• Juzh (@juzh) said on 5th November 2013, 17:34

      hahahahaha and you probably know more about the subject than 10 times WDC and WCC chief technical officer. Give me a break.

      • Tifoso1989 (@tifoso1989) said on 5th November 2013, 19:12

        @juzh
        That’s exactly what RBR wanted to do from this statement, make you believe that they are telling the truth because Newey is genius well a 10 times WDC and WCC chief technical officer
        doesn’t have the right to bash people publicly when he has absolutely no knowledge on the Lotus/Ferrari cars unless he know someone like Stepney
        If the credibility or arrogance is determined by how many WDC and WCC you have won then Luca Di Montezemolo who has been involved in Ferrari’s success since the beginning of the 70′s has all the right to bash everyone on the paddock including Adrian Newey

        • Montezemolo oversaw Ferrari from a business view, he didn’t pen the cars like Newey does. If you watch videos of Gordon Murray, another great designer, he is very similar in what he says and until people have met Newey, how can they possibly judge his attitudes and personality?

      • Hyoko said on 5th November 2013, 23:52

        it’s not Newey technical expertise what is being discussed here. Being the best at his job does not give him the right to insult, abuse and disrespect everybody else. Same goes for Vettel and his poolside comment.

      • SeaHorse (@seahorse) said on 6th November 2013, 2:47

        @juzh How can someone who was weeping a few weeks ago stating that he couldn’t still decode the cause for that particular accident involving his creation in Imola in 1994 be so sure of other teams lucking into being competitive?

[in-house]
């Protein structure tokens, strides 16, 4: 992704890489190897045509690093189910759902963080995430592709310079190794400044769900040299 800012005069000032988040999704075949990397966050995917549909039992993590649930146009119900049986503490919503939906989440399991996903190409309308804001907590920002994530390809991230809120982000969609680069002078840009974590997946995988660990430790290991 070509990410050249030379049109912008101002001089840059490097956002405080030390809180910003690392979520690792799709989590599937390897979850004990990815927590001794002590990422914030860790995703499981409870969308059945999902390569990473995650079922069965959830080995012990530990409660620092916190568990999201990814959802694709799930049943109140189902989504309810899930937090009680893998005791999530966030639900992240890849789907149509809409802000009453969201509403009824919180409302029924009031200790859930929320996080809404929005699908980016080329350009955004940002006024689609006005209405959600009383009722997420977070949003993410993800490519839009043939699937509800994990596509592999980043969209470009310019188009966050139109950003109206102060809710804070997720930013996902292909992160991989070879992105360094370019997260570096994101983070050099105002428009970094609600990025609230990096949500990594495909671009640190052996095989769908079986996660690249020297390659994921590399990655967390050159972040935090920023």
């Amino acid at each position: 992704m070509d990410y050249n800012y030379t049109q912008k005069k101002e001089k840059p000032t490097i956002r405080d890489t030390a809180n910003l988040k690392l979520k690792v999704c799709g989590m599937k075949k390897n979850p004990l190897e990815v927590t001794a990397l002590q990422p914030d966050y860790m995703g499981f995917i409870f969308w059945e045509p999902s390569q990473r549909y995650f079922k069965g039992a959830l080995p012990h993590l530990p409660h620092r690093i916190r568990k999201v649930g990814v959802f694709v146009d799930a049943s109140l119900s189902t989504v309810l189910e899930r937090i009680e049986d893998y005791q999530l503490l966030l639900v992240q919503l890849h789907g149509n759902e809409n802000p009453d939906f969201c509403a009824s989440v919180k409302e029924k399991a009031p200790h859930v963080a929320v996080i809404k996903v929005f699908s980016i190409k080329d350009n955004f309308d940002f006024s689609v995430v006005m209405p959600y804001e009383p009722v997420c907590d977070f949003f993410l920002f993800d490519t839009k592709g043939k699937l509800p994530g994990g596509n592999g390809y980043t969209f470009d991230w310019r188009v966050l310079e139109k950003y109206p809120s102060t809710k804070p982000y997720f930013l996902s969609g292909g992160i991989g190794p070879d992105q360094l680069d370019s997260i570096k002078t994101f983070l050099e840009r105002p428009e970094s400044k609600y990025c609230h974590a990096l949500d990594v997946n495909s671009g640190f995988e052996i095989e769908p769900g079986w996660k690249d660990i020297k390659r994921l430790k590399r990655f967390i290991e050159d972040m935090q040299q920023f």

• Mads (@mads) said on 5th November 2013, 19:16

      @klaas
      Newey says that the reason Ferrari and Lotus worked well on those tyres, was because the tyres were fragile and their cars didn’t work them too hard. And that Red Bull struggled because their advantage (downforce) was simply overworking the tyres.
      Whether that has something to do with luck or not is hard to know, but he does have a point.
      The Ferrari has been that way, since what? 2011? Back then, they couldn’t get the hard tyres to work because they couldn’t maintain heat in them. Red Bull didn’t have such issues because their car worked the tyres quite a lot, simply due to the sheer downforce. Those characteristics has remained largely unchanged, because the teams are developing a known concept. So when the tyres changes, there is only so much the teams can do.
      Especially when they first really know the tyres by the end of the season. At that point the overall car for next year is largely finished.

    • Hubris.

    • Looking for the source of Vettel’s booing – there it is – the open arrogance and disrespect of RBR towards their rivals

      @klaas – agreed 100%. This is just boorish, low-class, hubristic arrogance from Newey. The simple fact of the matter is that he had no known involvement in the development of any of his rivals’ cars, so he’s no more qualified to speak to their processes and the degree to which they designed “towards” the tires than anyone else outside those teams.